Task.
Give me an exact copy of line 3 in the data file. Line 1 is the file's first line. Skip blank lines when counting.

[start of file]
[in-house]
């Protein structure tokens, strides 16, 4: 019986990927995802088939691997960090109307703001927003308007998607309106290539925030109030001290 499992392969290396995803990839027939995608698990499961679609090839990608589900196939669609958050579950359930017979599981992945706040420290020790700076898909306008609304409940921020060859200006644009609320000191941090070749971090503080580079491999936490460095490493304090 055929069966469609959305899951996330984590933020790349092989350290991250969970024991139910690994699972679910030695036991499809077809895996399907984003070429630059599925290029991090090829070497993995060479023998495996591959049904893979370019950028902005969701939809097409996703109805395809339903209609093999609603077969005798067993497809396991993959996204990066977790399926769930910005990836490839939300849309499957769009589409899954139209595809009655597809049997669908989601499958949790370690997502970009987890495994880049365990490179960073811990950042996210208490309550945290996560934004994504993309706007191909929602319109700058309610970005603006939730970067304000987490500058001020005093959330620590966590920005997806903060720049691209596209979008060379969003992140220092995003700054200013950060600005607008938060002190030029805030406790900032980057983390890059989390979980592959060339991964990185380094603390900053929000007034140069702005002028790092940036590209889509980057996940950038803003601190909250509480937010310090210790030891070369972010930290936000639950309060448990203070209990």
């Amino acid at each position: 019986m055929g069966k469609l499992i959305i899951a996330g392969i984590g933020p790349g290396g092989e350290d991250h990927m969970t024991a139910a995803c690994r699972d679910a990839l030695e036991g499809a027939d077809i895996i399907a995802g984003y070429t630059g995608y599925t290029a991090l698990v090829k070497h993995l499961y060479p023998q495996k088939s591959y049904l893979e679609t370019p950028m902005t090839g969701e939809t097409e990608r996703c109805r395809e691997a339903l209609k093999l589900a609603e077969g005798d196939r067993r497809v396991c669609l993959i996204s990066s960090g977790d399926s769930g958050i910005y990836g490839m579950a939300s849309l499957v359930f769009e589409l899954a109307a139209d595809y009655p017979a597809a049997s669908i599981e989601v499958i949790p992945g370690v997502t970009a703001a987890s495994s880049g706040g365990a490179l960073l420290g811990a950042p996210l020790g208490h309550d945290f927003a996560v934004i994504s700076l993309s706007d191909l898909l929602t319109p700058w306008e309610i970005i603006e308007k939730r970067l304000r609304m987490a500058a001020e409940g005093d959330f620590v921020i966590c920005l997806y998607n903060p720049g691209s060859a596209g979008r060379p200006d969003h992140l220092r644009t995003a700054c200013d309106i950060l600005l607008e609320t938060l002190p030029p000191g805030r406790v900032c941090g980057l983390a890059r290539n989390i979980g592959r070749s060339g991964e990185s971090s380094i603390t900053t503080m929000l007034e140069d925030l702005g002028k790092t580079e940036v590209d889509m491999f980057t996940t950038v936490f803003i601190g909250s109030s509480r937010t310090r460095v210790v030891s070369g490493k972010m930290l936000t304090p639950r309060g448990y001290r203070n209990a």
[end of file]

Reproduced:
């Amino acid at each position: 019986m055929g069966k469609l499992i959305i899951a996330g392969i984590g933020p790349g290396g092989e350290d991250h990927m969970t024991a139910a995803c690994r699972d679910a990839l030695e036991g499809a027939d077809i895996i399907a995802g984003y070429t630059g995608y599925t290029a991090l698990v090829k070497h993995l499961y060479p023998q495996k088939s591959y049904l893979e679609t370019p950028m902005t090839g969701e939809t097409e990608r996703c109805r395809e691997a339903l209609k093999l589900a609603e077969g005798d196939r067993r497809v396991c669609l993959i996204s990066s960090g977790d399926s769930g958050i910005y990836g490839m579950a939300s849309l499957v359930f769009e589409l899954a109307a139209d595809y009655p017979a597809a049997s669908i599981e989601v499958i949790p992945g370690v997502t970009a703001a987890s495994s880049g706040g365990a490179l960073l420290g811990a950042p996210l020790g208490h309550d945290f927003a996560v934004i994504s700076l993309s706007d191909l898909l929602t319109p700058w306008e309610i970005i603006e308007k939730r970067l304000r609304m987490a500058a001020e409940g005093d959330f620590v921020i966590c920005l997806y998607n903060p720049g691209s060859a596209g979008r060379p200006d969003h992140l220092r644009t995003a700054c200013d309106i950060l600005l607008e609320t938060l002190p030029p000191g805030r406790v900032c941090g980057l983390a890059r290539n989390i979980g592959r070749s060339g991964e990185s971090s380094i603390t900053t503080m929000l007034e140069d925030l702005g002028k790092t580079e940036v590209d889509m491999f980057t996940t950038v936490f803003i601190g909250s109030s509480r937010t310090r460095v210790v030891s070369g490493k972010m930290l936000t304090p639950r309060g448990y001290r203070n209990a």